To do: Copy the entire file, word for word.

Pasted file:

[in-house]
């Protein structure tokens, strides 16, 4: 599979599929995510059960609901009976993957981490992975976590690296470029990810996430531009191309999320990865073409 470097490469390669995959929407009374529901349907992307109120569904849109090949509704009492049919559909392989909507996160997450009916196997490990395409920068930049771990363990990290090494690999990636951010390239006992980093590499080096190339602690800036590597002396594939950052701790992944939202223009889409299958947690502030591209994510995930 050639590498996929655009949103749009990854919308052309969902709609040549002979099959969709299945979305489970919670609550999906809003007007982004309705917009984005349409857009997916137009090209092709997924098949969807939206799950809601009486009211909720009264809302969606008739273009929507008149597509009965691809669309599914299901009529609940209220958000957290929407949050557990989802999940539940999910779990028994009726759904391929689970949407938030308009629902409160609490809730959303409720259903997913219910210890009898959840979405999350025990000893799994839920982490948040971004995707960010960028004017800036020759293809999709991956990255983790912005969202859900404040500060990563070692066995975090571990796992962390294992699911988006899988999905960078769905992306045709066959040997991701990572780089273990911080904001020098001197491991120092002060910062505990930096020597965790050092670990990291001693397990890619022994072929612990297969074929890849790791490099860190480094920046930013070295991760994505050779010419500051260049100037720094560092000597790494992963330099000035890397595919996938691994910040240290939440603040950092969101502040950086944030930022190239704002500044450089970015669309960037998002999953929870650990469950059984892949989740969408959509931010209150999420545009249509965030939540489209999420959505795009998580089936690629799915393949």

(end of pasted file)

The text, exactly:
[in-house]
């Protein structure tokens, strides 16, 4: 599979599929995510059960609901009976993957981490992975976590690296470029990810996430531009191309999320990865073409 470097490469390669995959929407009374529901349907992307109120569904849109090949509704009492049919559909392989909507996160997450009916196997490990395409920068930049771990363990990290090494690999990636951010390239006992980093590499080096190339602690800036590597002396594939950052701790992944939202223009889409299958947690502030591209994510995930 050639590498996929655009949103749009990854919308052309969902709609040549002979099959969709299945979305489970919670609550999906809003007007982004309705917009984005349409857009997916137009090209092709997924098949969807939206799950809601009486009211909720009264809302969606008739273009929507008149597509009965691809669309599914299901009529609940209220958000957290929407949050557990989802999940539940999910779990028994009726759904391929689970949407938030308009629902409160609490809730959303409720259903997913219910210890009898959840979405999350025990000893799994839920982490948040971004995707960010960028004017800036020759293809999709991956990255983790912005969202859900404040500060990563070692066995975090571990796992962390294992699911988006899988999905960078769905992306045709066959040997991701990572780089273990911080904001020098001197491991120092002060910062505990930096020597965790050092670990990291001693397990890619022994072929612990297969074929890849790791490099860190480094920046930013070295991760994505050779010419500051260049100037720094560092000597790494992963330099000035890397595919996938691994910040240290939440603040950092969101502040950086944030930022190239704002500044450089970015669309960037998002999953929870650990469950059984892949989740969408959509931010209150999420545009249509965030939540489209999420959505795009998580089936690629799915393949």